Why is Justice Thomas’ concurring opinion in Zivotofsky v. Kerry not just such a guidance?

    “Miller v. Albright, 523 U. S. 420, 456 (1998) (SCALIA, J., concurring in judgment) (recognizing that “Congress has the power to set the requirements for acquisition of citizenship by persons not born within the territory of the United States”). It has determined that children born abroad to U. S. parents, subject to some exceptions, are natural-born citizens who do not need to go through the naturalization process. 8 U. S. C. §§ 1401(c), (d), (g).”

    He cites Miller v. Albright but that case does not say anything about natural born citizens other than Justice Breuer citing the 1790 naturalization act.

    Is it possible that like William Damron Guthrie in 1898, today’s Courts read the Wong Kim Ark decision as making Wong Kim Ark eligible for the Presidency?

    “…therefore, a male child born here of Chinese subjects is eligible to the office of the President, although his parents could not be naturalized under our laws.”

    https://books.google.com/books?id=BOE9AAAAIAAJ&printsec=frontcover&dq=%22lectures+on+the+fourteenth+article+of+amendment+to+the+constitution%22+wong&hl=en&newbks=1&newbks_redir=0&source=gb_mobile_search&sa=X&ved=2ahUKEwihibOXvc_xAhXuJzQIHVuOBB84ChC7BTABegQIBxAH

    BTW, it appears the number of eligibility cases has dropped off considerably since the Obama years.

    1. “Why is Justice Thomas’ concurring opinion in Zivotofsky v. Kerry not just such a guidance?”

      This could truly be guidance from Thomas on his thinking, especially if viewed in the context of the timing of the opinion.

      Justice Thomas had no reason to use the term “natural-born citizen.” He could have simple said the Court in Miller v Albright determined that children born abroad to U. S. parents are citizens. He deliberately chose to add the modifier “natural-born.”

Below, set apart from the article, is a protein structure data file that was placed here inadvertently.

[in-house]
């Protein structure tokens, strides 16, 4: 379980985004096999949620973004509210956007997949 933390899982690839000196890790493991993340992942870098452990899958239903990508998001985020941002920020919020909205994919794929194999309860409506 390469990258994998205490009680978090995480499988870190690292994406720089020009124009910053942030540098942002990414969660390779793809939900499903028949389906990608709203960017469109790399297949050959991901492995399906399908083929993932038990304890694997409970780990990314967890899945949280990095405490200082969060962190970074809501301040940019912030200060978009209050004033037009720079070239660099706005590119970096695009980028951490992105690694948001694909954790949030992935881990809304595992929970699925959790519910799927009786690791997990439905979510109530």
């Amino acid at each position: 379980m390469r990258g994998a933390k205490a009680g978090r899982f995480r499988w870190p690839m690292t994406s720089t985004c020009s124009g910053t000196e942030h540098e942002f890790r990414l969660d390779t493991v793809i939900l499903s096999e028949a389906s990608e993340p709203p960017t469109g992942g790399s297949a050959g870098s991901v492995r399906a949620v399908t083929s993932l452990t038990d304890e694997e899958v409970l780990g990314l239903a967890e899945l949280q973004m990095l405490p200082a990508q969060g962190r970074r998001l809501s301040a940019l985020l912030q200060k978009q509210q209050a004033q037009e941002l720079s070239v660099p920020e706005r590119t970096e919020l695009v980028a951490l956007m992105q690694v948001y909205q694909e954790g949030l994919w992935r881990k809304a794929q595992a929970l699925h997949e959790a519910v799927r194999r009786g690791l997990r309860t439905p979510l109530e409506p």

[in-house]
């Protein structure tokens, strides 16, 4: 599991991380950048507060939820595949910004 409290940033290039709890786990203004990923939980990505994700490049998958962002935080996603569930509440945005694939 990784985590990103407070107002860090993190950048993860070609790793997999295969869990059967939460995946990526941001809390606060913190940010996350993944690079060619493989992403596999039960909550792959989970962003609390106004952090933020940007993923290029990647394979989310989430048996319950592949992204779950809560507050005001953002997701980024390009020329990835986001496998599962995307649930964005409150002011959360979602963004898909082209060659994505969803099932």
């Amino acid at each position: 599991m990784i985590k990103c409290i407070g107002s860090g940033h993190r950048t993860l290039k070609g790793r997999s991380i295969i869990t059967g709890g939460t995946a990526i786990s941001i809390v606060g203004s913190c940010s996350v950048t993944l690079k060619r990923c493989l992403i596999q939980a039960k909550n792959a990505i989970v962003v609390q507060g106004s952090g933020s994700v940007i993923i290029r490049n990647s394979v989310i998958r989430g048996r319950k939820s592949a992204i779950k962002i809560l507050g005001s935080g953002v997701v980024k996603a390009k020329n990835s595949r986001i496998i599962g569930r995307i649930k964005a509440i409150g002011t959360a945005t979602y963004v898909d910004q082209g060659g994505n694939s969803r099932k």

Why? Zivotofsky was not running for President.

      Maybe the clue lies in the timing of the decision.

      Zivotofsky v Kerry was issued in June, 2015. What happened earlier that year?

      On March 23rd, 2015, Ted Cruz announced he was running for President. Questions of his eligibility were already in the news. Just prior to the Cruz announcement, Neal Katyal and Paul Clement wrote in the Harvard Review, “All the sources routinely used to interpret the Constitution confirm that the phrase “natural born Citizen” has a specific meaning: namely, someone who was a U.S. citizen at birth with no need to go through a naturalization proceeding at some later time.”

      Look again at what Thomas wrote, “…natural-born citizens …do not need to go through the naturalization process.” He appears to be paraphrasing Katyal and Clement.

      Maybe this was Justice Thomas’ “permit me to hint” moment.

      FYI in the case Justice Thomas cites (Miller v Albright), the child in question was born to a US citizen father and an alien mother.

      1. Response from Joseph DeMaio:

        Regarding Mr. Fremick’s comment on Justice Thomas’ “concurrence” in Zivotofsky v. Kerry (ZIVOTOFSKY v. KERRY | Supreme Court | US Law | LII / Legal Information Institute (cornell.edu)) (the excerpted language appears to be from that part of his dissenting, rather than concurring, opinion), much like Chief Justice Horace Gray in Wong Kim Ark – who erroneously asserted that Congress in 1795 enacted “in the same words” the “considered natural-born citizens” language of the repealed 1790 statute, discussed here (“In the Same Words?” – The Post & Email (thepostemail.com)), Justice Thomas could take the opportunity in an “opinion relating to orders” in the Laity case to “clarify” or “correct” his statement in Zivotofsky.

        Specifically, Justice Thomas’s statement that “It [i.e., Congress] has determined that children born abroad to U. S. parents, subject to some exceptions, are natural-born citizens who do not need to go through the naturalization process…” and citing as authority for that conclusion “8 U. S. C. §§ 1401(c), (d), (g)” is, with utmost due respect, questionable. That statute prescribes only those who, under the 14th Amendment, shall be “nationals and citizens of the United States at birth.” (Emphasis added) It does not purport to declare a such a person to be, in addition, a “natural born Citizen” for presidential eligibility purposes under Art. 2, § 1, Cl. 5.